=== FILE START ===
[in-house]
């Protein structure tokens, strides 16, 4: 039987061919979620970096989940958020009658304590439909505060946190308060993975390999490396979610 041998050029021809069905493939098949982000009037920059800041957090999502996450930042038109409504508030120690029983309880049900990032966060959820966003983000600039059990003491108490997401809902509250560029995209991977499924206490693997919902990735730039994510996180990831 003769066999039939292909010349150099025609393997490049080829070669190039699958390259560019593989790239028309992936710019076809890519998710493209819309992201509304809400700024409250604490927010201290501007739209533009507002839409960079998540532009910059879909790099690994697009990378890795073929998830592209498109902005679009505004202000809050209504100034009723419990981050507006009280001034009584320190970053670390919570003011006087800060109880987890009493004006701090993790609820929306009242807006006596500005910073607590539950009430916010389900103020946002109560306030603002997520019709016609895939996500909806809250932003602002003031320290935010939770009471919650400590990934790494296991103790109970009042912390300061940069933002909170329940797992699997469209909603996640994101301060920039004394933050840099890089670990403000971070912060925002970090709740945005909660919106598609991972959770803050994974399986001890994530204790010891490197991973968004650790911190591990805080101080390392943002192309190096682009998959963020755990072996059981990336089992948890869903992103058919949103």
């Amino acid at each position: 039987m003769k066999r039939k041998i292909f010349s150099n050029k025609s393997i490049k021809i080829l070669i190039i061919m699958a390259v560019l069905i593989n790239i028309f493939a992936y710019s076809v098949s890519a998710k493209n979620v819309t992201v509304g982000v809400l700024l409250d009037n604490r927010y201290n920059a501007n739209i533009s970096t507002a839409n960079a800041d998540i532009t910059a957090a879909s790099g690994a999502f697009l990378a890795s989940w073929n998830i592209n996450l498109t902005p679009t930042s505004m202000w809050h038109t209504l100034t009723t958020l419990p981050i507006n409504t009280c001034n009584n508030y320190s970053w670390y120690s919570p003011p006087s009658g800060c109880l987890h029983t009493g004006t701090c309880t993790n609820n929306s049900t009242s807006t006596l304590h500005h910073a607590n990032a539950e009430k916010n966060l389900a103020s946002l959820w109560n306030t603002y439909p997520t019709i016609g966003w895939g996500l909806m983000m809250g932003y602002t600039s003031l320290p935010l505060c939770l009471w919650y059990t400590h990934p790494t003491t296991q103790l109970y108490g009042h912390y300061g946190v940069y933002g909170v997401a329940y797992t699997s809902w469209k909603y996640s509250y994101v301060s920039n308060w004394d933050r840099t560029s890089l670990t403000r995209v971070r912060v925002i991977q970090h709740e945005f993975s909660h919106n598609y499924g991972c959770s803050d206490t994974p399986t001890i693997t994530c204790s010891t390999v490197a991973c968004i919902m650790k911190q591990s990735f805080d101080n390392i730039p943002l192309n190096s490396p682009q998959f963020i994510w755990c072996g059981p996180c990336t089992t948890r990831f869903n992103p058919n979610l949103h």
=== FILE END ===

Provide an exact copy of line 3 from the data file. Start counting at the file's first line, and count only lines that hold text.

């Amino acid at each position: 039987m003769k066999r039939k041998i292909f010349s150099n050029k025609s393997i490049k021809i080829l070669i190039i061919m699958a390259v560019l069905i593989n790239i028309f493939a992936y710019s076809v098949s890519a998710k493209n979620v819309t992201v509304g982000v809400l700024l409250d009037n604490r927010y201290n920059a501007n739209i533009s970096t507002a839409n960079a800041d998540i532009t910059a957090a879909s790099g690994a999502f697009l990378a890795s989940w073929n998830i592209n996450l498109t902005p679009t930042s505004m202000w809050h038109t209504l100034t009723t958020l419990p981050i507006n409504t009280c001034n009584n508030y320190s970053w670390y120690s919570p003011p006087s009658g800060c109880l987890h029983t009493g004006t701090c309880t993790n609820n929306s049900t009242s807006t006596l304590h500005h910073a607590n990032a539950e009430k916010n966060l389900a103020s946002l959820w109560n306030t603002y439909p997520t019709i016609g966003w895939g996500l909806m983000m809250g932003y602002t600039s003031l320290p935010l505060c939770l009471w919650y059990t400590h990934p790494t003491t296991q103790l109970y108490g009042h912390y300061g946190v940069y933002g909170v997401a329940y797992t699997s809902w469209k909603y996640s509250y994101v301060s920039n308060w004394d933050r840099t560029s890089l670990t403000r995209v971070r912060v925002i991977q970090h709740e945005f993975s909660h919106n598609y499924g991972c959770s803050d206490t994974p399986t001890i693997t994530c204790s010891t390999v490197a991973c968004i919902m650790k911190q591990s990735f805080d101080n390392i730039p943002l192309n190096s490396p682009q998959f963020i994510w755990c072996g059981p996180c990336t089992t948890r990831f869903n992103p058919n979610l949103h």